Winners and Losers In Chicago's Planned Tax Hike

7 Replies | Chicago, Illinois

While the recent major tax hike is far from certain, I am curious as what local investors think of the potential tax hike detailed in the linked article amount many others:

http://www.cnbc.com/2015/09/03/chicagos-tax-nightm...

Does it scare you out of the market?

What areas, investing types etc. are the winners and losers from this? 

From all I have read it seems like the poorer areas may be a beneficiary by comparison as politicians seem to be trying to shield those areas from bearing the consequences. Also, areas further outside of Chicago proper in Illinois which would have less exposure to Chicago pension problems. 

Any thoughts?

@Charles Worth

Growing up in the Chicago area, this was something that everyone seemed to be worried about all the time. My parents were constantly waiting for Chicago's Tax Day of Reckoning. 

I think comparing Chicago to Detroit, while geographically convenient, does not really tell the business story. Chicago has an extremely diverse economy. Most people would argue that Detroit's complete lack of economic diversity was a large factor in the city's decline. Chicago does not cease to exist in the business world, if for no other reason than the sunk cost fallacy for businesses there. Also, the fact that the cost of living is already good (when compared to other cities). No one likes taxes, but when your home is half to a third the cost of an SF or NYC equivalent, you still have some incentive to stick around.

I do agree that these tax hikes are more than likely to affect the high end of the market. The same groups that find privatization of city service unpalatable will fight for more affordable housing. The mobility of people renting affordable and lower-middle-class housing is also lower, so people will stick around for longer. Even if the projection is bad, I always expect more stability on that side of the market. You just may have to deal with the occasional Illinois-style (long) eviction or two.

Anything that hurts cash flow is almost always a negative in my opinion, but my general rule of thumb about the taxes argument is this: if you live in a high taxes area, and thus accustomed to high-ish taxes, you're acclimated to that type of environment and another tax hike may not scare you off. 

Ex) if you live in SanFran or NYC, you're accustomed to higher taxes. However, if you live in Atlanta, the idea of paying SanFran or NYC-ish taxes, it scares the bejesus out of you.

Obviously not an ironclad rule, but if you live in Chicago and own a dozen properties, are you really going to dump your entire portfolio and buy property in a lower property tax city/state? Maybe, but probably not. 

@Trevor Ewen

Don't know if I am in full agreement because Chicago is not NYC or SF. yes everything is true it is a vibrant economy and not limited to one thing like Detroit was but its not the power center NYC has always been nor what SF has become.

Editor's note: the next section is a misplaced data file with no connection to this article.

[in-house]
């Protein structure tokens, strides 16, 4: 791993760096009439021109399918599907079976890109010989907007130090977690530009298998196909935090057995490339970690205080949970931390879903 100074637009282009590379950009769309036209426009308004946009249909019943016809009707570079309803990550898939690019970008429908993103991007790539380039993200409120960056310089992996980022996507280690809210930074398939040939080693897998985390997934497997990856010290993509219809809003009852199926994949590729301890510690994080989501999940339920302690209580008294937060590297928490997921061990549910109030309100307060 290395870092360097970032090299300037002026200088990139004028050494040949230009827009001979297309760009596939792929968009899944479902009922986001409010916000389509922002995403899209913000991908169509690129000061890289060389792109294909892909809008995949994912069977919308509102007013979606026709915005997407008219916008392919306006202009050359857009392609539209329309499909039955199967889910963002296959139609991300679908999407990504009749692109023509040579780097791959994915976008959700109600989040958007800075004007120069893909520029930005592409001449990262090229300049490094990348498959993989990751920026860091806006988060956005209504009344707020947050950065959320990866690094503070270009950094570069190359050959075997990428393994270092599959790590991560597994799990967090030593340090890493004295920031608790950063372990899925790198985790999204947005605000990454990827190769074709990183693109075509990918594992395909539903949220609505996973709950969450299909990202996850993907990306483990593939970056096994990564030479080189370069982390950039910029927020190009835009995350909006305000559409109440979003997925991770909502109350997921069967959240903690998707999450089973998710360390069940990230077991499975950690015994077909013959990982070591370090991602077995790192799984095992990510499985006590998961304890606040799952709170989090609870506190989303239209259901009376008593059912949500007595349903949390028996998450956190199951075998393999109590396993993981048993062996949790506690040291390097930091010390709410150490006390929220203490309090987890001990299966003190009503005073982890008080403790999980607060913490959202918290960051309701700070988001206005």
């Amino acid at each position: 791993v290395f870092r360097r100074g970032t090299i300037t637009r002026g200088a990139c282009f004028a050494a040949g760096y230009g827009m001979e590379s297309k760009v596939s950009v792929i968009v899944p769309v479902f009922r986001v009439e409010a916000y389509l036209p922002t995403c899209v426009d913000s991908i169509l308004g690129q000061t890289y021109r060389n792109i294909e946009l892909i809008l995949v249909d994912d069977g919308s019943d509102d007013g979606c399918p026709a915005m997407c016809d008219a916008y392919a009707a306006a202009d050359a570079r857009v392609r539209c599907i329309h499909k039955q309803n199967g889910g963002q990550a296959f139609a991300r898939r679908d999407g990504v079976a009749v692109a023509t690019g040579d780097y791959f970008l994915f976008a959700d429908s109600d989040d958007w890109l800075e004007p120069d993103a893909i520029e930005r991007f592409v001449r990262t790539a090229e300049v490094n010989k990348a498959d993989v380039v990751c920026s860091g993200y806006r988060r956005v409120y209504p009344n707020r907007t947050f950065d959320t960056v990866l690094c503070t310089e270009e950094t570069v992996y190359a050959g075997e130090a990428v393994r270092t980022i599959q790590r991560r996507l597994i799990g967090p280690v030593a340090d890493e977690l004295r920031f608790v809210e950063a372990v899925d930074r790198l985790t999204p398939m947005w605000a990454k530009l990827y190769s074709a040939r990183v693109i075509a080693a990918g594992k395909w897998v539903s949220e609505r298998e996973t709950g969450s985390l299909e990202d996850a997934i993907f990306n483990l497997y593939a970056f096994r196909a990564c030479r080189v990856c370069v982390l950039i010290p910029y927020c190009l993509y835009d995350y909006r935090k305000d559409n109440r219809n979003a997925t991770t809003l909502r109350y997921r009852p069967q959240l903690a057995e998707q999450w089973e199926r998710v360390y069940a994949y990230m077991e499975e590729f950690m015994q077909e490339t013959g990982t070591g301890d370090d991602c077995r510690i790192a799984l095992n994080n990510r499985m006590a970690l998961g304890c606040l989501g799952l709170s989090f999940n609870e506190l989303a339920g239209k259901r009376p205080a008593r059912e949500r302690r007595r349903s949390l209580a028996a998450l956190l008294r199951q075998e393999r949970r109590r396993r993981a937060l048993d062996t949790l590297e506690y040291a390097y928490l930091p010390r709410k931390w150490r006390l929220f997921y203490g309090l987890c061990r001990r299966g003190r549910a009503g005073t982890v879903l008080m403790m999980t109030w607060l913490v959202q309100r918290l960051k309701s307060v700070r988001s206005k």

So while the doomsday scenarios may be overplayed (I sure hope so for my own sake) it does not change the fact that there will be winners and losers. From what I understand there are still ways to access all you mentioned about Chicago at a little cheaper cost similar to how CT took a lot of people out of NYC. Also, certain areas if spared because of their profile (i.e. they are not the best areas) could become more attractive like has been seen in other areas.

@Account Closed

true but you may stop buying more or only buy at lower prices so the price will be lower. This is a separate argument but I really don't buy the who cares about price cash flow is what matters argument that people often use in the Midwest. No one wants to be stuck in a negative equity situation as evidenced by the posts I see on here sometimes from people trying to get out of their overpriced buys. 

Also, in many cases retail buyers set the appraisal pricing so that also matters.

In more flip areas, end buyers are retail so there it matters even more and there could be opportunities in areas that have favorable tax in comparison. 

@Charles Worth

I actually may have worded that wrong. I think that SF and NYC are not direct comparisons to Chicago in any regard (after all, I still live here despite the cost). 

I just think a lot of middle class workers, and even people in my field look at the relative cost of living, and Chicago is a competitive choice. There are fields where NYC and SF blow it out of the water. Others where it makes less of a difference to be in one or the other. 

As it pertains to investment properties, any tax hike will just have to be gradually passed on to tenants. Nothing ever goes DOWN. Just like utilities, insurance, your landscape guy, the garbage removal. It all goes up. And we as landlords generally have to pass on those increases or be prepared to settle for smaller margins. Why do landlords have rent increase ? Because we have to.

Tenants/Renters think they don't pay Property Tax. Of course they do !! 

Originally posted by @Ronan M. :

As it pertains to investment properties, any tax hike will just have to be gradually passed on to tenants. Nothing ever goes DOWN. Just like utilities, insurance, your landscape guy, the garbage removal. It all goes up. And we as landlords generally have to pass on those increases or be prepared to settle for smaller margins. Why do landlords have rent increase ? Because we have to.

Tenants/Renters think they don't pay Property Tax. Of course they do !! 

 Exactly.  The only losers are the tenants who will inevitably have their rents raised to compensate the landlord for the hike.